Cultural differences in the body of Christ enable different types of people to draw near to the heart of Jesus. . . . Jesus did a fantastic job of knowing his audience and speaking directly to their hearts. For example, Jesus talked
- sheep to shepherds,
- fish to fishermen, and
- bookish theology to bookish theologians.
He was all things to all people. I think that our differences enable us to speak richly and directly to the hearts of all types of people. . . .
Culturally homogeneous churches are adept at targeting and attracting a certain type of person and creating a strong group identity. However, attendees at such churches are at a higher risk for creating the overly simplistic and divisive . . . labels that dangerously lead to inaccurate perceptions . . . as well as hostility and conflict. What often begins as an effective and culturally specific way to reach people for Christ ends up stifling their growth as disciples. Perhaps this is because we often fail to make a distinction between evangelism and discipleship. People can meet God within their cultural context but in order to follow God, they must cross into other cultures because that’s what Jesus did in the incarnation and on the cross. [I, Richard, would add that Jesus crossed “into other cultures” quite consistently in his entire public ministry. This is rather hard to miss!]
Discipleship is cross-cultural. When we meet Jesus around people who are just like us and then continue to follow Jesus with people who are just like us, we stifle our growth in Christ and open ourselves up to a world of division. However, when we’re rubbing elbows in Christian fellowship with people who are different from us, we can learn from each other and grow more like Christ. . . .
For this reason, I believe that churches and Christian organizations should strive for cultural diversity. Regardless of ethnic demographics, every community is multicultural when one considers the various cultures of
- economic status,
- education level,
- political orientation and so on.
Further, every church should fully utilize the multifaceted cultural diversity within itself, express the diversity of its local community, expertly welcome the other, embrace all who are members of the body of Christ [which is everyone] and intentionally collaborate with different churches or organizations in order to impact the kingdom. And churches situated in multiethnic communities—I’m not letting you off the hook—should absolutely be ethnically diverse . . . seeing culturally different others as God’s gift to us.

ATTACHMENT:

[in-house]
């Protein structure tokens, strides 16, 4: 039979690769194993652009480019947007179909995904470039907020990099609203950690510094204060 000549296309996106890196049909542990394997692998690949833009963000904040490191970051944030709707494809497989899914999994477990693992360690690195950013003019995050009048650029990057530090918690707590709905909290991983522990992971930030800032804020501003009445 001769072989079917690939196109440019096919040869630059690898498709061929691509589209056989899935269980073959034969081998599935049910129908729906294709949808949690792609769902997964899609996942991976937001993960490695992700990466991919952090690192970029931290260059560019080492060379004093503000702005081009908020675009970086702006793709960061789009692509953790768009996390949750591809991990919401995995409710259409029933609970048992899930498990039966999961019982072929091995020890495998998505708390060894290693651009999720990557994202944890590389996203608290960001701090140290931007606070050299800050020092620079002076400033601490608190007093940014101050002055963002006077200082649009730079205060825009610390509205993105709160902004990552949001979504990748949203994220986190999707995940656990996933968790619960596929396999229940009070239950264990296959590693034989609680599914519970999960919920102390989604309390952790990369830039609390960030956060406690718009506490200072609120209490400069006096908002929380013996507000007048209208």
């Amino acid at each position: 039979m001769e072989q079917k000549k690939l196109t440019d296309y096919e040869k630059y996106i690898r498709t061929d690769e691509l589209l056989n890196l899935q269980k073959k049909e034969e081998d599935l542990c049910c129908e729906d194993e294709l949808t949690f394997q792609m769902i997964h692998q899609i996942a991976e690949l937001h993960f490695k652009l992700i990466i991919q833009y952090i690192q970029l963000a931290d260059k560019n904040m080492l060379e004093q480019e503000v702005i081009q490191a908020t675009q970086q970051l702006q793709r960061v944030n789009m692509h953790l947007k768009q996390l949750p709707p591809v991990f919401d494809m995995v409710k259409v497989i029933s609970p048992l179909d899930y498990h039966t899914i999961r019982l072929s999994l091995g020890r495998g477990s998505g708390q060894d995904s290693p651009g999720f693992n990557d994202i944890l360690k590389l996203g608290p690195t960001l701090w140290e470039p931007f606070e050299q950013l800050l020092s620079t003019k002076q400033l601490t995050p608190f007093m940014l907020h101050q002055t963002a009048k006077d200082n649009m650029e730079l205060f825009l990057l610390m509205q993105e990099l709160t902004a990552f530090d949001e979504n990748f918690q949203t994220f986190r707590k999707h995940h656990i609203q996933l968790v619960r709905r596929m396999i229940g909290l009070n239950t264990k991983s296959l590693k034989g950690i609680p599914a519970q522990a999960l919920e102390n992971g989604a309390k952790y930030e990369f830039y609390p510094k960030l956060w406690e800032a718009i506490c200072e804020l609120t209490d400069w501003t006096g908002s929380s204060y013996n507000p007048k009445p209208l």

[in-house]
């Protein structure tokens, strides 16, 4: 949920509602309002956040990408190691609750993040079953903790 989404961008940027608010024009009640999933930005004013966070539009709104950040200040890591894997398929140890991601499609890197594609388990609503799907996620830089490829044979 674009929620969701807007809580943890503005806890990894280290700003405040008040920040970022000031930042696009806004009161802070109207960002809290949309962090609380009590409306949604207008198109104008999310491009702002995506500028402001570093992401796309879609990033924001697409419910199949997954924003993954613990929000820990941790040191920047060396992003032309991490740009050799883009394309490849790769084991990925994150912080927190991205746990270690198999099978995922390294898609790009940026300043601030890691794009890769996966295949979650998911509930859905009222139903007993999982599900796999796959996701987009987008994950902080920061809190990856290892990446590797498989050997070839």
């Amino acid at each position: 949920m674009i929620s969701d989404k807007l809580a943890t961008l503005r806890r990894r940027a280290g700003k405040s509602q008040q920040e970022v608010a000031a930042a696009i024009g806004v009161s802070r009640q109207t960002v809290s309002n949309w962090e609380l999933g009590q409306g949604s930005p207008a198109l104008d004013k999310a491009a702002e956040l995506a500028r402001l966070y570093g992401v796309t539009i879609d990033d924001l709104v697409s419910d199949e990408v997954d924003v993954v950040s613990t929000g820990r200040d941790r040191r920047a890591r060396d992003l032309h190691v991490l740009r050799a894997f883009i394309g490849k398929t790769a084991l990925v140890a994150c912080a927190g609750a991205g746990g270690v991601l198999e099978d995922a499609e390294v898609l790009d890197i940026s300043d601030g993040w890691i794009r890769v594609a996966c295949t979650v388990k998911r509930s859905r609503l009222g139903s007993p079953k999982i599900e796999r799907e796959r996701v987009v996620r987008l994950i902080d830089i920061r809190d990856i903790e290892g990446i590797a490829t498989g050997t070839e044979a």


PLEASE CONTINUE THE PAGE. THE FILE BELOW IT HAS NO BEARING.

As St. Francis is often quoted as saying, “You must preach the Gospel at all times, and when necessary use words.” This demands no “belief” or theology whatsoever, but only eyes wide open.
.. In the great basilica in Assisi where Francis is buried, there is a wonderful bronze sculpture of Francis inviting the Holy Spirit. Instead of looking upward as is usual, he gazes reverently and longingly downward—into the earth—where the Spirit is enmeshed. Francis understood that the Holy Spirit had in fact descended; she is forever and first of all here! There are artists who inherently understand incarnation.
Audio of Tom Skinner’s address at Urbana 70 entitled “Racism and World Evangelism”.
All Truth is God’s Truth, no matter who it comes from (30 min)
A week with the street preachers of Sin City.
He gives me lessons in salesmanship. “You only have thirty seconds to make a pitch,” he says. “Whatever the product, you have to make them think they need it. Each person, you have to learn to mimic them. If they’re abrupt, you have to be abrupt. If they’re open, you have to be open.”
.. According to Ricky, you have to make it clear they need the product—weed-killer, say—without insulting them: “You have to say, you’re doing such a great job with those cypresses, but I couldn’t help noticing a couple leaves are wilting.” Being vulnerable, he says, is often a great sales tactic. Personal stories create the illusion of connection.
.. Until 2005, casino hotels such as the Bellagio treated the Strip outside their doorstep as their de facto property and street preaching was banned, the prohibition enforced by byzantine Clark County—Vegas’s home county—restrictions on the size of a banner a person could carry. Jim was arrested under such restrictions in 2005.
.. It was then that Jim found an unlikely ally: the American Civil Liberties Union, not historically a friend to the religious right.
.. Clark County wanted to settle with him, he says, and spent the deposition asking if he’d take money in lieu of policy change.
.. Jim is partial, I come to learn, to the dumb routine, as a means of disarming those he sees as his intellectual enemies, accustomed to expecting someone who’s not “academically playing with all the cards.” Such a perception, he says, can work in his favor.
.. His only interest is in learning just enough theology to respond to the questions and concerns of would-be converts: “I have no desire to learn things that I’m not able to pass on in a practical way to other human beings. Learning for the sake of learning—I have no desire to do that.
.. “And I said, ‘Lemme ask you a question: once you’ve gone through that whole course and you graduate and you’ve got that diploma, how many people are you going to be able to talk to about this subject matter?’” The answer? Not many. “And I said, ‘Why take the time, then? Why don’t you spend your time down handing down tracts on the street trying to reach people for Christ, rather than getting another degree under your belt, so that you can feel like you’re kind of a mucky muck within Christianity?